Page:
Wednesday, February 19, 2020

Take a Guess!

Image by Jondolar Schnurr from Pixabay
Remember those contests from your elementary school carnival where you would guess how many jelly beans or gumballs were in the giant jar (and if your guess was best, you won the jar!)? I've always loved those contests, but I haven't had much luck winning them. I'm sure there are great strategies of estimation, but I usually just went with winging it.

In my high school physics course, my teacher implemented a variation on the theme with Fermi Questions on the first day of class. A Fermi question asks participants to make a quick estimate as an answer to a math problem, often about something very big or very small. Perhaps it was equal parts jelly beans and physics class that inspired a guessing game I use in chemistry class.

I teach the mole relationship early on in class and circle back to it in every unit. I like how each time we return to the mole, the students' understanding of the concept, and the bigness of the mole, deepens. With each revisiting, I pose a question for them to guess. How many atoms of iron make up this nail? How many molecules of sugar are in this sugar packet? How many molecules of carbon dioxide can I liberate from a bottle of Diet Coke? And my most recent question: What is the weight in pounds of the oxygen in our classroom?

I asked my students this question a week or so ago in class. They write their names and their guesses on a small strip of paper (and the winner gets the oxygen!). A picture of the guesses of one class is below:

Notice the difference in the sizes of the guesses, from 0.000000001 lbs to 120 lbs. Of course, they immediately want to know who has the best guess, so then I provide them with time and space, but not too much in terms of directions, to figure it out.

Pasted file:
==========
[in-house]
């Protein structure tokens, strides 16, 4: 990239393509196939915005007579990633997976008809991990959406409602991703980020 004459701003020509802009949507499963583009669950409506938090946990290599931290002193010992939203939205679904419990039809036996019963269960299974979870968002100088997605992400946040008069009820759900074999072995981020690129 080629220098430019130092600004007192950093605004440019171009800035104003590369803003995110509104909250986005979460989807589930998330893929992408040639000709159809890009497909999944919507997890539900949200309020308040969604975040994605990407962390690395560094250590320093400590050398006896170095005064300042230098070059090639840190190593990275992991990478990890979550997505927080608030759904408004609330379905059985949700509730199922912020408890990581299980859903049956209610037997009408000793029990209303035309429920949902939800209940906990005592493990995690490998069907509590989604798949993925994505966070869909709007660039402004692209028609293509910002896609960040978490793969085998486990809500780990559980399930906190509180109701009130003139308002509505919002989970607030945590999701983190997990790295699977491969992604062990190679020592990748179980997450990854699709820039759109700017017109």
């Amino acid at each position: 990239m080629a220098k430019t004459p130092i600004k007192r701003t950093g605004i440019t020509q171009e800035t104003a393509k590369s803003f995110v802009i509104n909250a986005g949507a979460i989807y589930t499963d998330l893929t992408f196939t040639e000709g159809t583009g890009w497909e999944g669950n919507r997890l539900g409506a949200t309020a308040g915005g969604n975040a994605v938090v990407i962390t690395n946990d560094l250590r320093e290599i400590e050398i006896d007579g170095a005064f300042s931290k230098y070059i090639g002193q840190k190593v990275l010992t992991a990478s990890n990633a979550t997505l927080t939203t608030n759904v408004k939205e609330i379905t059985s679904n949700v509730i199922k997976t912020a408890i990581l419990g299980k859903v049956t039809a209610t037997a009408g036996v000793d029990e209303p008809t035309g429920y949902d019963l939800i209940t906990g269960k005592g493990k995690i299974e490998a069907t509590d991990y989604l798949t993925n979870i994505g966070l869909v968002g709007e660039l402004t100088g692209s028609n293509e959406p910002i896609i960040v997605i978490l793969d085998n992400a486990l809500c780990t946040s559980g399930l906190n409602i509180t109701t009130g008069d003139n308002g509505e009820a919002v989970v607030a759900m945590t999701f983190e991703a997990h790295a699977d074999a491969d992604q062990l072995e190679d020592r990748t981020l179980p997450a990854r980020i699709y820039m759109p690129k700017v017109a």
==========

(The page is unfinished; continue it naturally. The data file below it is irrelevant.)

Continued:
There are several reasons why I love doing these guessing games. First, it heightens their desire to complete the task (that I was always going to make them do anyway). Sure, I could just pass out a worksheet and tell them to calculate it, but asking them to guess first - and making it a contest - makes them invest and makes them want to win. Second, it is a great way to formatively see how they are thinking about the mole, how their understanding of a huge number is progressing. When I first ask about the atoms in a nail, many of the answers are numbers like 100 or 1000 and very few are in scientific notation. It's very hard to comprehend how small the atom is. Would they be able to see atoms if they were 1/100 of a nail? They aren't so sure because, at that point, they struggle to differentiate between a small number and a really really small number. Finally, it gives them a frame of reference for whether or not their answers are correct at the end. When they have first made a guess, they wonder if their answer is correct. They compare it to the guess. They think about what they calculated.

As to who had the best guess in the photo above, I don't want to say and spoil it for you or for my future classes, but I highly recommend completing the investigation and the calculation to find out!